Decision Making

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Decision Making: The process by which managers identify problems and try to resolve them.

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  • This lecture explores the nature of managerial decision making, including types of problems and decision-making situations managers can face. Managers as decision makers are evaluated and the steps in an effective decision-making process are considered.
    Further discussion can be found on page 132.
  • Page 133
  • Page 147
  • Decision Making

    1. 1. by: Muhammad Rizwan Qamar DECISION MAKING
    2. 2. Decision Making The process by which managers identify problems and try to resolve them
    3. 3. NATURE OF MANAGERIAL DECISION MAKING Types of problems faced: • Crisis problems Serious: require immediate action • Non-crisis problems Require resolution but not both immediate and important • Opportunity problems Opportunity for organisational gain IF appropriate action taken
    4. 4. Decision Making • Decision – Making a choice from two or more alternatives. • The Decision-Making Process – Identifying a problem and decision criteria and allocating weights to the criteria. – Developing, analyzing, and selecting an alternative that can resolve the problem. – Implementing the selected alternative. – Evaluating the decision’s effectiveness.
    5. 5. The Decision-Making Process
    6. 6. Step 1: Identifying the Problem • Problem – A discrepancy between an existing and desired state of affairs. • Characteristics of Problems – A problem becomes a problem when a manager becomes aware of it. – There is pressure to solve the problem. – The manager must have the authority, information, or resources needed to solve the problem.
    7. 7. Step 2: Identifying Decision Criteria • Decision criteria are factors that are important (relevant) to resolving the problem. – Costs that will be incurred (investments required) – Risks likely to be encountered (chance of failure) – Outcomes that are desired (growth of the firm) Step 3: Allocating Weights to the Criteria • Decision criteria are not of equal importance:  Assigning a weight to each item places the items in the correct priority order of their importance in the decision making process.
    8. 8. Criteria and Weights for Computer Replacement Decision Criterion Weight Memory and Storage 10 Battery life 8 Carrying Weight 6 Warranty 4 Display Quality 3
    9. 9. Step 4: Developing Alternatives • Identifying viable alternatives – Alternatives are listed (without evaluation) that can resolve the problem. Step 5: Analyzing Alternatives • Appraising each alternative’s strengths and weaknesses  An alternative’s appraisal is based on its ability to resolve the issues identified in steps 2 and 3.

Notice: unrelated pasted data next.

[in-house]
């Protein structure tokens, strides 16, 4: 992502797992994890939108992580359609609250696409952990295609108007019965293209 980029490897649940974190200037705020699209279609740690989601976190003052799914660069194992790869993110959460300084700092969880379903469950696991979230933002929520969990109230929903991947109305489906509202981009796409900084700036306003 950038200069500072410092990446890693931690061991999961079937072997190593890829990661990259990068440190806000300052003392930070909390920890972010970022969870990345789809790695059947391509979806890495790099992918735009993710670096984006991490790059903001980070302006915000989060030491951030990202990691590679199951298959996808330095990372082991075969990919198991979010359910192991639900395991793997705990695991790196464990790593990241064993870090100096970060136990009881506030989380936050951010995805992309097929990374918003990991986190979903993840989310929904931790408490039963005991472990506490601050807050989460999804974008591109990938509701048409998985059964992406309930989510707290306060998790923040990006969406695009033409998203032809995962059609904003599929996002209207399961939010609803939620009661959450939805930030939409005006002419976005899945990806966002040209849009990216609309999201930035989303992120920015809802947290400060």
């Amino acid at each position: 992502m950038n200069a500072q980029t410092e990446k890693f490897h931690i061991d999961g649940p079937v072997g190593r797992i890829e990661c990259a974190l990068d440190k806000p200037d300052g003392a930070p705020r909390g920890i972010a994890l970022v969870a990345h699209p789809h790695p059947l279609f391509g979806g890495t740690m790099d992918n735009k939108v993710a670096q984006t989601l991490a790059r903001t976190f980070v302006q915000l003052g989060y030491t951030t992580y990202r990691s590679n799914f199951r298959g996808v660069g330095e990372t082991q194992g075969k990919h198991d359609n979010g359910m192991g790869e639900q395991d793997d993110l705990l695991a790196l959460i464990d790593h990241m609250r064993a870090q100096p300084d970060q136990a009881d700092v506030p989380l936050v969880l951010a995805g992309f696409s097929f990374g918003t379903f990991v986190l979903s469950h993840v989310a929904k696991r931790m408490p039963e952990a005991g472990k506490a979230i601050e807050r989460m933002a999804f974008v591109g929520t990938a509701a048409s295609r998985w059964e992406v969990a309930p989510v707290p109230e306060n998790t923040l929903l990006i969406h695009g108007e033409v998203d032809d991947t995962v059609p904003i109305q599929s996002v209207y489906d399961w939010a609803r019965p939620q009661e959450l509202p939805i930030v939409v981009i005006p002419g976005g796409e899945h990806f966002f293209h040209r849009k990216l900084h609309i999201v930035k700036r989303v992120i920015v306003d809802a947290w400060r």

10. 10. Assessed Values of Laptop Computers Using Decision Criteria
    11. 11. Step 6: Selecting an Alternative • Choosing the best alternative – The alternative with the highest total weight is chosen. Step 7: Implementing the Alternative • Putting the chosen alternative into action.  Conveying the decision to and gaining commitment from those who will carry out the decision.
    12. 12. Evaluation of Laptop Alternatives Against Weighted Criteria
    13. 13. Step 8: Evaluating the Decision’s Effectiveness • The soundness of the decision is judged by its outcomes. – How effectively was the problem resolved by outcomes resulting from the chosen alternatives? – If the problem was not resolved, what went wrong?
    14. 14. Decisions in the Management Functions
    15. 15. Making Decisions • Rationality – Managers make consistent, value-maximizing choices with specified constraints. – Assumptions are that decision makers: • Are perfectly rational, fully objective, and logical. • Have carefully defined the problem and identified all viable alternatives. • Have a clear and specific goal • Will select the alternative that maximizes outcomes in the organization’s interests rather than in their personal interests.
    16. 16. Assumptions of Rationality
    17. 17. The Role of Intuition • Intuitive decision making – Making decisions on the basis of experience, feelings, and accumulated judgment.
    18. 18. What is Intuition? Source: Based on L. A. Burke and M. K. Miller, “Taking the Mystery Out of Intuitive Decision Making,” Academy of Management Executive, October 1999, pp. 91–99.
    19. 19. GROUP DECISION MAKING ADVANTAGES ADVANTAGES DISADVANTAGES DISADVANTAGES More information available More information available Time-consuming Time-consuming More More alternative solutions alternative solutions Delays & ill feeling possible Delays & ill feeling possible Increases solution Increases solution understanding & acceptance understanding & acceptance Domination by individuals Domination by individuals Builds member Builds member knowledge & skill base knowledge & skill base Risk of groupthink Risk of groupthink